In recent weeks, the United States has taken some assertive steps in the South China Sea -- and Beijing is watching anxiously. Secretary of State Hillary Clinton made an explicit move away from the administration's usually conciliatory tone when she declared in late July that it would be in America's "national interest" to help mediate the disputes among China and several other Asian countries over islands and maritime rights in the sea. Then, on July 22, Defense Secretary Robert Gates announced that the United States would resume ties with Indonesian special forces after a 12-year hiatus, with the aim of eventually restoring full military-to-military relations. He also confirmed other collaboration with China's maritime rivals, including a series of multilateral military training exercises in Cambodia, joint U.S.-Vietnam naval exercises, and serious discussions with Hanoi on sharing nuclear fuel.

It's clear that the United States is truly "back in Asia," as Clinton promised in January. But another, subtler regional push, one that's flown under the radar in Washington, has an even greater capacity to upset Beijing: America's interference in the Mekong River region. Clinton recently met with the foreign ministers of Cambodia, Laos, Thailand, and Vietnam and pledged $187 million to support the Lower Mekong Initiative, which has the stated aim of improving education, health, infrastructure, and the environment in the region. It doesn't have the same firepower as military training exercises -- but privately, several Chinese Ministry of National Defense officials have told me that they believe this new, softer approach in the Mekong has the potential to achieve something that all the naval partnerships in the world cannot.

The 2,700-mile-long Mekong River begins on the Tibetan plateau and runs from Yunnan province in China through Burma, Laos, Thailand, Cambodia, and Vietnam. China has built three hydroelectric dams on its stretch of the Mekong (called Lancang in China) and will complete a fourth dam in 2012. At the moment, water levels of the lower Mekong are at record lows, threatening the livelihood of an estimated 70 million people in the countries south of China, where subsistence agriculture supports a large majority of the population. These countries blame Beijing for damming up water to benefit Chinese citizens while people downstream are starving.

There is no conclusive proof that the Chinese dams and water policies are responsible for the low water levels downstream, but Beijing's refusal to allow extensive inspection of its activities in the Lancang -- as well as its disdainful attitude toward the smaller complainants -- hasn't reassured the smaller countries that they're being treated fairly. They fear a future in which their access to water will be controlled by China's Ministry of Water Resources.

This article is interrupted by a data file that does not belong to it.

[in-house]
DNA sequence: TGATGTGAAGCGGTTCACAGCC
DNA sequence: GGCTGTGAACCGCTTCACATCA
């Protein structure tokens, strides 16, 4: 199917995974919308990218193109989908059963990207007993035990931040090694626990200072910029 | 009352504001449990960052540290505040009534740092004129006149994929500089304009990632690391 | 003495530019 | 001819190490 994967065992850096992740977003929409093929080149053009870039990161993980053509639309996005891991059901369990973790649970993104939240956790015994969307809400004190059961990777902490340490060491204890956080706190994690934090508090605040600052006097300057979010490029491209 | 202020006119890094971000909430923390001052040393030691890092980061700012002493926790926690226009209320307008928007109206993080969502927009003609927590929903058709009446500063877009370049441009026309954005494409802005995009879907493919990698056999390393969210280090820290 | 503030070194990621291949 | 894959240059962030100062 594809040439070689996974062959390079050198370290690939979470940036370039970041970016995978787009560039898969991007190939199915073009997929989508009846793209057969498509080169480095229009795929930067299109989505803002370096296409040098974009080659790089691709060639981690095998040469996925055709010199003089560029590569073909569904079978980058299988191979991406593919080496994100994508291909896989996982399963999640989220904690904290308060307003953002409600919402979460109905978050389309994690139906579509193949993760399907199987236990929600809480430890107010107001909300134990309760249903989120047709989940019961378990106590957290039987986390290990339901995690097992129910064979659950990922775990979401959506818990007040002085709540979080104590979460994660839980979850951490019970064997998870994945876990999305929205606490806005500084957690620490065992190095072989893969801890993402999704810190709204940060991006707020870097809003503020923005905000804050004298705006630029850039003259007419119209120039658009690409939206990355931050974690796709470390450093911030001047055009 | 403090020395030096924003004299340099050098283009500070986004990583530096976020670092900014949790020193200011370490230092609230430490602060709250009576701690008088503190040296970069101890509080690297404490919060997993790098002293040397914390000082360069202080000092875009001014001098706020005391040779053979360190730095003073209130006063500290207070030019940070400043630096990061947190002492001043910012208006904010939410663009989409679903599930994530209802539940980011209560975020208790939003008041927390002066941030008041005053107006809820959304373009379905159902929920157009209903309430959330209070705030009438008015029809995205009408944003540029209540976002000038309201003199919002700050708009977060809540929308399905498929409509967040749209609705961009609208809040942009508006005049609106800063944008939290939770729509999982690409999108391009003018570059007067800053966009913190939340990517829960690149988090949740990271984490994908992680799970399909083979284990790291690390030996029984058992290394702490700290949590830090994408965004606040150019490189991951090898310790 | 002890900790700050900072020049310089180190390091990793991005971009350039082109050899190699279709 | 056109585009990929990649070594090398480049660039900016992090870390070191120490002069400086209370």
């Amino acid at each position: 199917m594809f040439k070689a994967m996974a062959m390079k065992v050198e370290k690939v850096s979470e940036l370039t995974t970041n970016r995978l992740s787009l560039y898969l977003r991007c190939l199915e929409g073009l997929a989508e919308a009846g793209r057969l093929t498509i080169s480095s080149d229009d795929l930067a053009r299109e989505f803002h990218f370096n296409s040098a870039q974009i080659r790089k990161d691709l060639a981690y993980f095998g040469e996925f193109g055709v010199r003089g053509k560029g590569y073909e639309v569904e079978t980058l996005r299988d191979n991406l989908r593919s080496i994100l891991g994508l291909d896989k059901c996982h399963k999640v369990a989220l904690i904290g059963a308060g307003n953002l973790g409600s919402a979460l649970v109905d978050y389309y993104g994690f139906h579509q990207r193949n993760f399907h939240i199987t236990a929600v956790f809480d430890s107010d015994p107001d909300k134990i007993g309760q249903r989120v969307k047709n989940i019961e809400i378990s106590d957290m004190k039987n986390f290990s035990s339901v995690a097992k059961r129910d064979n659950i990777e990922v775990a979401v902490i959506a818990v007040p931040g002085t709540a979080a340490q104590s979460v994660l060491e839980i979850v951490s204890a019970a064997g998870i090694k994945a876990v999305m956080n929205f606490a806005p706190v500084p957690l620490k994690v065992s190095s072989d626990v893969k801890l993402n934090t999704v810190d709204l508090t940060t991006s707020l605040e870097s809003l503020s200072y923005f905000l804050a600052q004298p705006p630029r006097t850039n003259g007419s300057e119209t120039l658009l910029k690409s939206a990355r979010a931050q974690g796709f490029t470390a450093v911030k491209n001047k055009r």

Beijing can be disdainful and bullying toward smaller countries when it comes to its own interests, as observers of Mekong River politics will confirm. But China's approach in much of Asia is basically a hearts-and-minds one. It is a major distributor of cheap, no-strings-attached loans to other Asian governments, especially to those countries,  such as the Philippines and Thailand, that are occasionally drifting away from Washington's embrace. Its diplomats are the most numerous and hardworking in all of Asia, spreading a form of regionalist "Asian values" that is specifically designed to exclude American influence. Political officials and strategists in Beijing increasingly talk about a bottom-up approach to regional supremacy, using economic and cultural arguments to persuade Asian elites that Chinese leadership is the sure and benign path to regional prosperity in the future -- not American partnership.

Because of this, Washington's willingness to get involved in the Mekong River dispute could create an almost perfect counterweight to China's strategy among the tens of millions of people dependent on the river for sustenance. Political elites in almost every Asian country (exceptions include North Korea and Burma) are predisposed to prefer American power over China. However, these days people are increasingly wondering what's in it for them. While there have been over 40 bilateral and multilateral free trade agreements signed between Asian states, including a China-ASEAN pact that was activated this year, America has concluded and ratified only one, with Singapore. This is why America's ability to keep Beijing in check over the Mekong River could remind millions of ordinary Asians that U.S. primacy in the region still matters, that American diplomatic clout and military presence has maintained the peace in Asia and kept vital sea lanes safe and open for commerce for decades.  

Former U.S. Deputy Secretary of State Richard Armitage often counseled that "getting China right means getting Asia right." Strengthening alliances with countries such as Japan, South Korea, and Australia is still the most important part of this strategy. Establishing new security partnerships with countries such as India, Vietnam, and Indonesia is also critical. But economic development and future prosperity is the region's top priority. For the tens of millions of Asians in these countries that depend on the Mekong River for their survival and livelihood, nothing matters more than a policy that addresses water rights.

It is still too early to say whether Barack Obama's administration will pursue wholeheartedly its newfound interests in the Mekong. But lending America's weight to local "bread and butter" issues is a clever way for Washington to win millions of new friends in the region -- and keep one very eager competitor at bay.